Though Princess Two was visibly upset, she bravely held her tears when it was our turn to go through the screening process. She let the armed security guard sit down with her while I went though. Her tears and fears were finally at ease when we sat down in the one-room waiting area and I gave her yet more Goldfish. Then, we went to the bathroom.
Suddenly blood-curdling screams came from what was a sweet, giggling little girl just a millisecond before.
A stern, robust Russian woman entered the bathroom and began speaking in Russian. I smiled. “Sorry, I don’t speak Russian,” I frantically responded in my bad, broken Russian.
She stared blankly back at me as I reapplied the four layers of clothing to a wiggling, screaming, terrified child. Thankfully, no guards entered.
A large, gruff man started yelling in Russian. Everyone turned to look at me. I froze.
When it came time to board our flight into Moscow, we followed the crowd outside to the plane, which meant walking the length of a football field in 34 below zero weather. Not only was I carrying a 2-year-old who looked like she was suited up to go skiing — in slick coats that slide right through your arms — but I also had on a 20-pound backpack. I was the last person in line to board the plane, which suited me just fine.
As I shifted Princess Two back and forth to help offset the weight, a large, gruff man smoking a cigarette grabbed my arm as he blew smoke into my face. He started yelling in Russian and everyone turned to look at me. I froze.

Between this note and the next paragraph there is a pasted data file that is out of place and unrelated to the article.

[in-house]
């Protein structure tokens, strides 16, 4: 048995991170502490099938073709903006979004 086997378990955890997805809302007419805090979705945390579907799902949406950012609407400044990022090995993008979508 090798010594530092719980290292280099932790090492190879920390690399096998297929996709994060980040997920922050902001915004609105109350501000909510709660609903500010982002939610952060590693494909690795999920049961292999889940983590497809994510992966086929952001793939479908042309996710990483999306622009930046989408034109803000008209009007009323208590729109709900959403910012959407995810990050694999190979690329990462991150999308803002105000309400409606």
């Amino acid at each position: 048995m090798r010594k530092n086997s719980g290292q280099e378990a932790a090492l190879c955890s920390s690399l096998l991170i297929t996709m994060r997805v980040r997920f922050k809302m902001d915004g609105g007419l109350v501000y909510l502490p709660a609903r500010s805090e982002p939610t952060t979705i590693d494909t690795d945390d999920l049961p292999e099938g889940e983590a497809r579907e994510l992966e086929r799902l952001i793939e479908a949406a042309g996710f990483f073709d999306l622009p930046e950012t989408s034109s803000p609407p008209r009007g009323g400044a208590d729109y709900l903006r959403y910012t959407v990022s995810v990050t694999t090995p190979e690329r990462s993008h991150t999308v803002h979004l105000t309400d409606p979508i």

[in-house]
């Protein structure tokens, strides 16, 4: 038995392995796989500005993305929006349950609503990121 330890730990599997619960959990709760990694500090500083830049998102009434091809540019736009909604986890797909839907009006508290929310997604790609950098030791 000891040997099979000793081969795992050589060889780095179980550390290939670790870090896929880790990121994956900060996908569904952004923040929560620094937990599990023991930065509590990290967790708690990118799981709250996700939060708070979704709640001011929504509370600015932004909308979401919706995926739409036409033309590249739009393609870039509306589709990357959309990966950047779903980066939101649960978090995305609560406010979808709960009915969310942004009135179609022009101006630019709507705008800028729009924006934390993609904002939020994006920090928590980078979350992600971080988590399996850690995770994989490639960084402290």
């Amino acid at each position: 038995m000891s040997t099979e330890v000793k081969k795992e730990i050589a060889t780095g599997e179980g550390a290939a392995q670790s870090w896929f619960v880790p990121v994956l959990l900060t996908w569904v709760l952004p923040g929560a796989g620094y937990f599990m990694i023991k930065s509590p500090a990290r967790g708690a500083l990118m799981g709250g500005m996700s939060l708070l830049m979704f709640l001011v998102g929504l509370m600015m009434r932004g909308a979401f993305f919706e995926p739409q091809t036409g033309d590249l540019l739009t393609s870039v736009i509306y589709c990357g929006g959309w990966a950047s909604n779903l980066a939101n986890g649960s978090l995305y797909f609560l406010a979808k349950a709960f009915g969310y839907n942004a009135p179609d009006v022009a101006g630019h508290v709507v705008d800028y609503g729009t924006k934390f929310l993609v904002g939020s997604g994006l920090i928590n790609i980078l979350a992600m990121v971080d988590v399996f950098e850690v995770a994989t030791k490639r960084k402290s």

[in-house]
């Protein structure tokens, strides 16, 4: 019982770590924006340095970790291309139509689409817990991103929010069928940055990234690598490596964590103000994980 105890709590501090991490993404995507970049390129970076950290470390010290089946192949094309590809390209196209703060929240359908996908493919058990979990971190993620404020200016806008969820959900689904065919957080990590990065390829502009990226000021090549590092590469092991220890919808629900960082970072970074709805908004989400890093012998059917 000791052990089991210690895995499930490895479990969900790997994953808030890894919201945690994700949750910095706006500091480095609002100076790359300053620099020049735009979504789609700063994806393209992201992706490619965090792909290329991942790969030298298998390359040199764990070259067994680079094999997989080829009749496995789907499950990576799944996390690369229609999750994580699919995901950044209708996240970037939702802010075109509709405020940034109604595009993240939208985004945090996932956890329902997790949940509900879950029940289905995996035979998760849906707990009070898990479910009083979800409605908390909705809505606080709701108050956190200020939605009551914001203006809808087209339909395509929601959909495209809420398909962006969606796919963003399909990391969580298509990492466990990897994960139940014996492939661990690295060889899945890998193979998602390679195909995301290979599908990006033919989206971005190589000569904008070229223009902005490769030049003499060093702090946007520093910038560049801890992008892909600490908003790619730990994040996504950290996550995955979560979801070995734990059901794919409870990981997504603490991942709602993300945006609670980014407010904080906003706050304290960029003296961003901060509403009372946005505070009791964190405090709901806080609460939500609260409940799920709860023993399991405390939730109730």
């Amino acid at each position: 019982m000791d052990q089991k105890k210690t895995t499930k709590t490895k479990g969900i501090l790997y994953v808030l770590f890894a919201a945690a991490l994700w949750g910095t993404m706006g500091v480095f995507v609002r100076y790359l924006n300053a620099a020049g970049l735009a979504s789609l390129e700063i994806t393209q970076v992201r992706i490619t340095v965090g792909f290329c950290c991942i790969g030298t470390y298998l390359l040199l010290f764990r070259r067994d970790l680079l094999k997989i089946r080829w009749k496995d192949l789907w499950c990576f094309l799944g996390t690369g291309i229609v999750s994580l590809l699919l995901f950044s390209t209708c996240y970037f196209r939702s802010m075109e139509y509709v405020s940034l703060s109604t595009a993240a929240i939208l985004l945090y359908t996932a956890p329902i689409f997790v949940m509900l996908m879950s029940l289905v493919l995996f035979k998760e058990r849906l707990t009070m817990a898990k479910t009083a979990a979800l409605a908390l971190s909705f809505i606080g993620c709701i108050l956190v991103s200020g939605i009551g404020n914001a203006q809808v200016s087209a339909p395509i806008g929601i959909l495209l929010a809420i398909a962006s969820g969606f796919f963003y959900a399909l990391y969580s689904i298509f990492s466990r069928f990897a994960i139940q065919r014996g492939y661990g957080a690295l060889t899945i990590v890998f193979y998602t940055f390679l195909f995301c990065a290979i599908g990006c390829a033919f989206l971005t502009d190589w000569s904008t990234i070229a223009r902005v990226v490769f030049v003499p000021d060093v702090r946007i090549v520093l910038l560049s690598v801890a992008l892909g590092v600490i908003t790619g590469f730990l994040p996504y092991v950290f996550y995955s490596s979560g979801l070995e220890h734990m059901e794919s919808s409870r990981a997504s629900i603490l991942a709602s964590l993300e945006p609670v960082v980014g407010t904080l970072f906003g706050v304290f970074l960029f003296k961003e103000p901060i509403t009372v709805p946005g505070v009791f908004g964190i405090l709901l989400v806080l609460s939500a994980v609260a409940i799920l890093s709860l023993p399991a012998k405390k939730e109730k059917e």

We had been told not to talk about our “business” in Russia since international adoptions were a political hot button. When the man started yelling, all those things we had been warned about raced through my head. Were they going to let me board? Would we be able to leave? Were they going to take her away? Where were her adoption papers in case I had to verify she was in fact my daughter? Did I have my translator’s phone number programmed in my phone? Where was my phone?
My panic turned to relief, then to embarrassment.
The next thing I knew he was gently leading me forward and the crowd parted ways to let us board first. My panic turned to relief, then embarrassment. People in line made silly faces, others waved to my daughter as we walked up the stairs to board the plane. She giggled and waved back as I said in my best Russian, “Thank you,” to everyone we passed.
Once we got settled into our seats, we started the seven-hour flight into Moscow on a tiny, turbulent plane. She sat in my lap the entire flight eating her crackers, cheese, and all the sweets the flight attendants could bring.
We didn’t watch a movie. We didn’t color. We didn’t read books or play any games. We sat together and spoke in our broken Russian and English. We just were. For the first time.
I may have missed her first laugh, her first two birthdays, her first words — but as I carried her up the escalator in the airport to begin our new life, I knew the firsts were just getting started.
And I was blessed to be a part of them.
Elaine N. Schoch is based in Denver and shares adventures, travel advice and tips on CarpeTravel.com.